How would you define the form ’fairytale’ and how do fairytales differ from short stories?
Many writers much smarter than me have done this better – see anything by Marina Warner or Jack Zipes for wonderful, insightful analysis of fairytale definitions.
Most short stories are not fairytales. Many fairytales, while short, are not effective as short stories: many are more like anecdotes, or jokes, or moral tales. The ones we generally remember, discuss, and retell are the ones that more closely fit the story form we’re familiar with these days: a beginning, middle and end; character development, plot movement. Aside from length, fairytales don’t have much in common with most modern short stories.
Fairytales are, traditionally, short texts. When we spoke at The London Short Story Festival last year, you suggested this was due to the relative simplicity of fairytales which would be difficult to sustain over a longer form. Given the definition you’ve provided, would you still maintain this and can you think of any exceptions?
I maintain this. There may be examples of writers who have managed to stick to the simplicity of fairytales over a longer narrative, but if there are then I haven’t read them yet.
You’ve published a novel, The Gracekeepers; what are the main differences and difficulties in transitioning from writing short fiction to novel-length plots?
I’ve always loved to write both short stories and longer pieces, just as I love to read both. They provide such different experiences for the reader and the writer. But to be honest, I’m not a natural novelist. The short story length and format is much better suited to my ideas and style. Sometimes an idea comes along that is a novel, and there’s no point trying to cram it into a story shape when it won’t ever fit, so I write it as a novel. Similarly, I have various ideas floating around my brain that are best suited to a film script, a TV drama, a visual art project, a series of songs, and a photography series. I don’t yet have the skills to make them, but there’s no point trying to make them be something that they’re not just because it’s more convenient for me. It’s a waste of an idea.
To me, a novel is like a dollhouse: you open the front and all the tiny rooms are displayed, each populated with different characters doing different things, each totally engrossed in their worlds. I’ve always loved miniature scenes in museums, of battles or farms or villages. A short story is different: it’s a short, sharp shock. I think of a short story as a keyhole: a glimpse into a single room, rather than a view of the whole dollhouse. A novel shows a world, whereas a short story should hint at a larger picture and allow the reader to imagine a world for themselves.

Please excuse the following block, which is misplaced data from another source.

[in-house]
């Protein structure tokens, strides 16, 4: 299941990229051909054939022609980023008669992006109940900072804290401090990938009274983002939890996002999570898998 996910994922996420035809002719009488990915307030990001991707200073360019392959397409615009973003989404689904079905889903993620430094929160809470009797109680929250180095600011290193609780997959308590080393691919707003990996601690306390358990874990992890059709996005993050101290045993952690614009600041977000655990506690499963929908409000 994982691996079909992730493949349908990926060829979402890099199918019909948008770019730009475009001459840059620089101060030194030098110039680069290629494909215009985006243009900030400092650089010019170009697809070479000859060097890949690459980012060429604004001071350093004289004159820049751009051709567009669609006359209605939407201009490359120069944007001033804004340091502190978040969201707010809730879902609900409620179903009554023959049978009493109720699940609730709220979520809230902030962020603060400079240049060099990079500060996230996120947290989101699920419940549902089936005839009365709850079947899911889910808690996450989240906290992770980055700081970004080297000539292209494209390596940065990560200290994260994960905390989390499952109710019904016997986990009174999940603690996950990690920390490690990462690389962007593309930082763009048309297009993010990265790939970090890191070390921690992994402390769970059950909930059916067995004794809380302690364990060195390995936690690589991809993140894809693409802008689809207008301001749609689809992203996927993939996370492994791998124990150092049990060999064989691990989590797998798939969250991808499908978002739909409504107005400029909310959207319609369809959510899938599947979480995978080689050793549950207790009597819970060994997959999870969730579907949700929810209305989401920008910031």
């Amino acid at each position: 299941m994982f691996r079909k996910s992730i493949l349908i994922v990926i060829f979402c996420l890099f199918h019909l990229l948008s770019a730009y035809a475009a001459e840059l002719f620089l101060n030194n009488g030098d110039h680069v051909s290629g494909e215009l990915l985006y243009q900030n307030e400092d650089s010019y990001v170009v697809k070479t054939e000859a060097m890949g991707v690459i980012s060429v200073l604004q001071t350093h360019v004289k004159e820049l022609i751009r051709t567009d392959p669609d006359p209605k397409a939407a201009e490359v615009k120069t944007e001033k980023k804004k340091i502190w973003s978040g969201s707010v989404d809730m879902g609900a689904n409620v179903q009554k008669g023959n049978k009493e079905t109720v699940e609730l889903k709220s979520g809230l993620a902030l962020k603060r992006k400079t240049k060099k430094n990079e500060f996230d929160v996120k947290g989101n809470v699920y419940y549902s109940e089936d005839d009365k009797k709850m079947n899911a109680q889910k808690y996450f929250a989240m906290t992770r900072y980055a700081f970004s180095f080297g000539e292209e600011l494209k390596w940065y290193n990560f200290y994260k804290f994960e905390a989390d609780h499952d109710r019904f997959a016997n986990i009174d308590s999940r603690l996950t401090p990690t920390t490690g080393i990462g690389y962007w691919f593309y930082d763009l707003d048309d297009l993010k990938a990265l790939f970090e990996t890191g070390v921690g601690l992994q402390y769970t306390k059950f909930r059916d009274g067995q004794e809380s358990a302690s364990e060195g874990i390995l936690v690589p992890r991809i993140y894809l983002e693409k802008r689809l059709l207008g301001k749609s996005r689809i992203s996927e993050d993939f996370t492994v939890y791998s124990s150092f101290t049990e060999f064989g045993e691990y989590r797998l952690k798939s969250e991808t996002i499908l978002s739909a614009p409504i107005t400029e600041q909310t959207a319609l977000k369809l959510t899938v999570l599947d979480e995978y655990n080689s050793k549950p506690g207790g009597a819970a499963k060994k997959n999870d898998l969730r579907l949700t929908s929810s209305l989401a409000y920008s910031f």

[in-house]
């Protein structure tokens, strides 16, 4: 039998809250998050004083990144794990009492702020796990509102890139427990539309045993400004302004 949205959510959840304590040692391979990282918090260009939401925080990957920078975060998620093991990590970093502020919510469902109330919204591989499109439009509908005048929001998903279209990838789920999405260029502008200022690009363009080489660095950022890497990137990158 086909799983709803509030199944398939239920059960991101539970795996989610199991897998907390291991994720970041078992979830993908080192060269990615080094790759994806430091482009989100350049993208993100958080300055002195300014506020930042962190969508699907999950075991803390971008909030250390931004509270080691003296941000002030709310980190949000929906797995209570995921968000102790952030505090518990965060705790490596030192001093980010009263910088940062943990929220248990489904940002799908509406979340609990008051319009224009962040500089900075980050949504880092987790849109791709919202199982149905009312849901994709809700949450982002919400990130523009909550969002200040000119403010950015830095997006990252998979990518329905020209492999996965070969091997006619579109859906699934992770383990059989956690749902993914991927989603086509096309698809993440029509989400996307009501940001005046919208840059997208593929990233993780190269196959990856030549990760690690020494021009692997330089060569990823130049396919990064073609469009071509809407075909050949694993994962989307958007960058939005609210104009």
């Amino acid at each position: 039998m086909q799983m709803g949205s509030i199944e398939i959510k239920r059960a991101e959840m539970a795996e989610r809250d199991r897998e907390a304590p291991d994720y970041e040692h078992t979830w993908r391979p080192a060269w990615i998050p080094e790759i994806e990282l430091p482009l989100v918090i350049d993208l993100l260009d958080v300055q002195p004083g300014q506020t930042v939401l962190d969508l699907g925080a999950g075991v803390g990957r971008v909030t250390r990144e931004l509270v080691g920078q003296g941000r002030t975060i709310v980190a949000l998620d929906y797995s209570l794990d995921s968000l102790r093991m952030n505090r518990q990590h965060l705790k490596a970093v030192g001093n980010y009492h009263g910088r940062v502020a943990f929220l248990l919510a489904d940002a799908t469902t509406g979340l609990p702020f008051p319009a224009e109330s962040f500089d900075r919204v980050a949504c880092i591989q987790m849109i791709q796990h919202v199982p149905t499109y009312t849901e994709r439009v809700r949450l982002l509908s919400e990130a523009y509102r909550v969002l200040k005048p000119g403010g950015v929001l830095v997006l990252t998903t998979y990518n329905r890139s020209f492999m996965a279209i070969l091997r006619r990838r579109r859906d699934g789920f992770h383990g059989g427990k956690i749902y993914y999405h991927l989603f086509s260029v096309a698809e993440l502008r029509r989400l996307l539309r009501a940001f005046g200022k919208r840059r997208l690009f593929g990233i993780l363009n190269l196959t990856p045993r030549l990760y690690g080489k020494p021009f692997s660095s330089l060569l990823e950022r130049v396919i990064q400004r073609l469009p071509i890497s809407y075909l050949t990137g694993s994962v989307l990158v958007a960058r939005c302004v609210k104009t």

A Portable Shelter, your second collection of short fiction, uses the framing device of two women, Ruth and Liska, telling stories in secret to their unborn child. Why did you choose this device and do you think it alters the ways the individual stories might be read?
As a child, I read a lot of collections of short horror stories, and many of them had a frame story. The kids were sitting round a campfire or having a sleepover, sharing stories. After each creepy tale there would be a return to the frame narrative, a kind of reassurance or pause before the next story.
When you describe it like that, the frame device of A Portable Shelter sounds very sweet, and I suppose it is sweet. I knew the stories would get very dark – there’s child murder, sexual assault, lots of grief and sadness. So that’s why I wanted that sweetness of the frame story: to allow me to venture into the darkness in the stories, knowing that after each story I could bring the reader back into a place with a bit more love in it. That’s what I wanted to say with the whole book, really: that the world can be cold and dark and more awful than we can imagine. But there is still love, always.
When I read the stories aloud at events I never include the frame. So now that I think about it, that doesn’t allow for the sweetness, the love, to counteract the darkness. But hopefully there’s enough love in the rest of the event to allow for that.
Your short stories like ‘Witch’, ‘Tiger’s Palace’, ‘Sleeping Beauty’ and ‘Keep’ seem to fit within the contrary spirit of the feminist fairytale, where traditional fairytales are reworked with female experience put at their heart. Do you see yourself within this feminist tradition? How important for you is Angela Carter’s The Bloody Chamber (1979), the first feminist retellings of fairytales?